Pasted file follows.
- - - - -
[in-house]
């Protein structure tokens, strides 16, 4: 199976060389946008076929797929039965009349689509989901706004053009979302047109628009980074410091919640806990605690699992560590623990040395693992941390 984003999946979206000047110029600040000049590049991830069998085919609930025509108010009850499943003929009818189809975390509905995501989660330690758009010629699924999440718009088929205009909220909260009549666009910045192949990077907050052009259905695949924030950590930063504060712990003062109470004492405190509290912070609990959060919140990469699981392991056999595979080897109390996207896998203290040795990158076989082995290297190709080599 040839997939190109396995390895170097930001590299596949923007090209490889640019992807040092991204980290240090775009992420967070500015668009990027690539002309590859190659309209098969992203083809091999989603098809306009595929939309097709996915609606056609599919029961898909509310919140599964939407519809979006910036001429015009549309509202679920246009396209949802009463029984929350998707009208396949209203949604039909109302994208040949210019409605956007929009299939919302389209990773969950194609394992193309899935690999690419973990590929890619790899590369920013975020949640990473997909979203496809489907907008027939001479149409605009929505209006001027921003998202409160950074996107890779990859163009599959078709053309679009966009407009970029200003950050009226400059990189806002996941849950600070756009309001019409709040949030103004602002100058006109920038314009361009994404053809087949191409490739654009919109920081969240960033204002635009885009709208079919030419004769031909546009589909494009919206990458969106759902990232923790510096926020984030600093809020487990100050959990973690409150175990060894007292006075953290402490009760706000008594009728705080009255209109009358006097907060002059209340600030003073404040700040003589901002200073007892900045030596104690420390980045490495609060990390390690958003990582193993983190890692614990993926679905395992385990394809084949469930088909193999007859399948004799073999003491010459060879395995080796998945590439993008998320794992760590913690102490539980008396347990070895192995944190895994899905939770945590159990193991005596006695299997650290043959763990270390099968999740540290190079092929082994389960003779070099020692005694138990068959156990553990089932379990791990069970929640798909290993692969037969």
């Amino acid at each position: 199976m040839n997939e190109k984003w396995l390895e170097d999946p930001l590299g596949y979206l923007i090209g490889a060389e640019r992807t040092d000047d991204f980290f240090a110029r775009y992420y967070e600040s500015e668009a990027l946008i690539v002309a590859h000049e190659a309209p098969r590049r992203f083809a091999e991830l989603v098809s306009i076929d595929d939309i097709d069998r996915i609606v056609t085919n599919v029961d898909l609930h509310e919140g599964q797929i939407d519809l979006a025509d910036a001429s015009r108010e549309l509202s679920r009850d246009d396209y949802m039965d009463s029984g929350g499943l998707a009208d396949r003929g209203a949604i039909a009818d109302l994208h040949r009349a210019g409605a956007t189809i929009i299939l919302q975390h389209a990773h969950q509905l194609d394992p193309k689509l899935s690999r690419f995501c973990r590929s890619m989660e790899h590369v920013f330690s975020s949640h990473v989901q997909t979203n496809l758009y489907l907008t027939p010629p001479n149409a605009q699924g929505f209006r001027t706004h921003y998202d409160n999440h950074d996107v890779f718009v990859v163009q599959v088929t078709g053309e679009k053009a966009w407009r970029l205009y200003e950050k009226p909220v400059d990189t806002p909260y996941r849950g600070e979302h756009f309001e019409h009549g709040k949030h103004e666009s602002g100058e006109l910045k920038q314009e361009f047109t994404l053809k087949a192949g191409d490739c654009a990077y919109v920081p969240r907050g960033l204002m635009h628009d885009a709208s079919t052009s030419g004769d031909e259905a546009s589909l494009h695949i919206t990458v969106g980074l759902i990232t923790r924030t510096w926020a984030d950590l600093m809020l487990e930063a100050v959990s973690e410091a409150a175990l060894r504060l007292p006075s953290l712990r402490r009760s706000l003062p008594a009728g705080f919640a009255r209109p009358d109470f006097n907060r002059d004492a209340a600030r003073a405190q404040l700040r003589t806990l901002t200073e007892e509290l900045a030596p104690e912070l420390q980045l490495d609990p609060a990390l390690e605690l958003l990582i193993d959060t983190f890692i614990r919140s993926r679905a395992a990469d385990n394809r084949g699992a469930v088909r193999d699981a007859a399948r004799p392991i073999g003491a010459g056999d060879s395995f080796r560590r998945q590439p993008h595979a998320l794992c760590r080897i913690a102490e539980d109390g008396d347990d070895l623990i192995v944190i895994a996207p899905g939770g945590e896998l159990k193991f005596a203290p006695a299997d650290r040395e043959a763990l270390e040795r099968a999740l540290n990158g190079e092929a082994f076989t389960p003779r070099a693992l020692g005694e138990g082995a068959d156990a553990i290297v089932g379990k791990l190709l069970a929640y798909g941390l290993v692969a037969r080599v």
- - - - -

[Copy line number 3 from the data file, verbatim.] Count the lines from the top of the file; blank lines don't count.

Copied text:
């Amino acid at each position: 199976m040839n997939e190109k984003w396995l390895e170097d999946p930001l590299g596949y979206l923007i090209g490889a060389e640019r992807t040092d000047d991204f980290f240090a110029r775009y992420y967070e600040s500015e668009a990027l946008i690539v002309a590859h000049e190659a309209p098969r590049r992203f083809a091999e991830l989603v098809s306009i076929d595929d939309i097709d069998r996915i609606v056609t085919n599919v029961d898909l609930h509310e919140g599964q797929i939407d519809l979006a025509d910036a001429s015009r108010e549309l509202s679920r009850d246009d396209y949802m039965d009463s029984g929350g499943l998707a009208d396949r003929g209203a949604i039909a009818d109302l994208h040949r009349a210019g409605a956007t189809i929009i299939l919302q975390h389209a990773h969950q509905l194609d394992p193309k689509l899935s690999r690419f995501c973990r590929s890619m989660e790899h590369v920013f330690s975020s949640h990473v989901q997909t979203n496809l758009y489907l907008t027939p010629p001479n149409a605009q699924g929505f209006r001027t706004h921003y998202d409160n999440h950074d996107v890779f718009v990859v163009q599959v088929t078709g053309e679009k053009a966009w407009r970029l205009y200003e950050k009226p909220v400059d990189t806002p909260y996941r849950g600070e979302h756009f309001e019409h009549g709040k949030h103004e666009s602002g100058e006109l910045k920038q314009e361009f047109t994404l053809k087949a192949g191409d490739c654009a990077y919109v920081p969240r907050g960033l204002m635009h628009d885009a709208s079919t052009s030419g004769d031909e259905a546009s589909l494009h695949i919206t990458v969106g980074l759902i990232t923790r924030t510096w926020a984030d950590l600093m809020l487990e930063a100050v959990s973690e410091a409150a175990l060894r504060l007292p006075s953290l712990r402490r009760s706000l003062p008594a009728g705080f919640a009255r209109p009358d109470f006097n907060r002059d004492a209340a600030r003073a405190q404040l700040r003589t806990l901002t200073e007892e509290l900045a030596p104690e912070l420390q980045l490495d609990p609060a990390l390690e605690l958003l990582i193993d959060t983190f890692i614990r919140s993926r679905a395992a990469d385990n394809r084949g699992a469930v088909r193999d699981a007859a399948r004799p392991i073999g003491a010459g056999d060879s395995f080796r560590r998945q590439p993008h595979a998320l794992c760590r080897i913690a102490e539980d109390g008396d347990d070895l623990i192995v944190i895994a996207p899905g939770g945590e896998l159990k193991f005596a203290p006695a299997d650290r040395e043959a763990l270390e040795r099968a999740l540290n990158g190079e092929a082994f076989t389960p003779r070099a693992l020692g005694e138990g082995a068959d156990a553990i290297v089932g379990k791990l190709l069970a929640y798909g941390l290993v692969a037969r080599v």